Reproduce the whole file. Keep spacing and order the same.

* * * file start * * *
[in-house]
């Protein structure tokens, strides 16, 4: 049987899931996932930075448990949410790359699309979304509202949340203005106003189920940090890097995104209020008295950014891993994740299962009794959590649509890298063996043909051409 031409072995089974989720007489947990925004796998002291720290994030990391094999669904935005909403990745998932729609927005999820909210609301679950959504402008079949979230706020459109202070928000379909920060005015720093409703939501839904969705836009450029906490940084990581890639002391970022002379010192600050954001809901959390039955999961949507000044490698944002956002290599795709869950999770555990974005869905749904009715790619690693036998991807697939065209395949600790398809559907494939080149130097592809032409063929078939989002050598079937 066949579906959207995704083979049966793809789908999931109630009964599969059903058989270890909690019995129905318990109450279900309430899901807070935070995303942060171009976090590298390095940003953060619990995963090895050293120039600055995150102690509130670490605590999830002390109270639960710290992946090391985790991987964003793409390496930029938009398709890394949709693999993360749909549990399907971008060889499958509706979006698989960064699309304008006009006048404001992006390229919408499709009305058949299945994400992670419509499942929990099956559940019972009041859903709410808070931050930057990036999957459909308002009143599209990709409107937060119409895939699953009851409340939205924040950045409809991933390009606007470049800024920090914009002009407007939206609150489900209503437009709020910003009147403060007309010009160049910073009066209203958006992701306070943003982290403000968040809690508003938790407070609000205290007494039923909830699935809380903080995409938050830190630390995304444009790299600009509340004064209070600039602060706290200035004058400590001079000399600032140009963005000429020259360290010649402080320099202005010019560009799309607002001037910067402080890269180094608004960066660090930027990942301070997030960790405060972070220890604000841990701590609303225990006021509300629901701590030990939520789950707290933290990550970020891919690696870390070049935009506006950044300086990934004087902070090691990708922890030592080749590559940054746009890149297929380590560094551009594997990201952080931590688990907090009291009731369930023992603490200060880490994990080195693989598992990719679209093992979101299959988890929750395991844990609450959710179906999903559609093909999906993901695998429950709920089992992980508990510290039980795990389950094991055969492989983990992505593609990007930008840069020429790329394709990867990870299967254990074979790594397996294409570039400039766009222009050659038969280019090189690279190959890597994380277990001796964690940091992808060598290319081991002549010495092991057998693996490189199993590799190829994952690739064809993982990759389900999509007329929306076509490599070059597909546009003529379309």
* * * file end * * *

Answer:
[in-house]
């Protein structure tokens, strides 16, 4: 049987899931996932930075448990949410790359699309979304509202949340203005106003189920940090890097995104209020008295950014891993994740299962009794959590649509890298063996043909051409 031409072995089974989720007489947990925004796998002291720290994030990391094999669904935005909403990745998932729609927005999820909210609301679950959504402008079949979230706020459109202070928000379909920060005015720093409703939501839904969705836009450029906490940084990581890639002391970022002379010192600050954001809901959390039955999961949507000044490698944002956002290599795709869950999770555990974005869905749904009715790619690693036998991807697939065209395949600790398809559907494939080149130097592809032409063929078939989002050598079937 066949579906959207995704083979049966793809789908999931109630009964599969059903058989270890909690019995129905318990109450279900309430899901807070935070995303942060171009976090590298390095940003953060619990995963090895050293120039600055995150102690509130670490605590999830002390109270639960710290992946090391985790991987964003793409390496930029938009398709890394949709693999993360749909549990399907971008060889499958509706979006698989960064699309304008006009006048404001992006390229919408499709009305058949299945994400992670419509499942929990099956559940019972009041859903709410808070931050930057990036999957459909308002009143599209990709409107937060119409895939699953009851409340939205924040950045409809991933390009606007470049800024920090914009002009407007939206609150489900209503437009709020910003009147403060007309010009160049910073009066209203958006992701306070943003982290403000968040809690508003938790407070609000205290007494039923909830699935809380903080995409938050830190630390995304444009790299600009509340004064209070600039602060706290200035004058400590001079000399600032140009963005000429020259360290010649402080320099202005010019560009799309607002001037910067402080890269180094608004960066660090930027990942301070997030960790405060972070220890604000841990701590609303225990006021509300629901701590030990939520789950707290933290990550970020891919690696870390070049935009506006950044300086990934004087902070090691990708922890030592080749590559940054746009890149297929380590560094551009594997990201952080931590688990907090009291009731369930023992603490200060880490994990080195693989598992990719679209093992979101299959988890929750395991844990609450959710179906999903559609093909999906993901695998429950709920089992992980508990510290039980795990389950094991055969492989983990992505593609990007930008840069020429790329394709990867990870299967254990074979790594397996294409570039400039766009222009050659038969280019090189690279190959890597994380277990001796964690940091992808060598290319081991002549010495092991057998693996490189199993590799190829994952690739064809993982990759389900999509007329929306076509490599070059597909546009003529379309």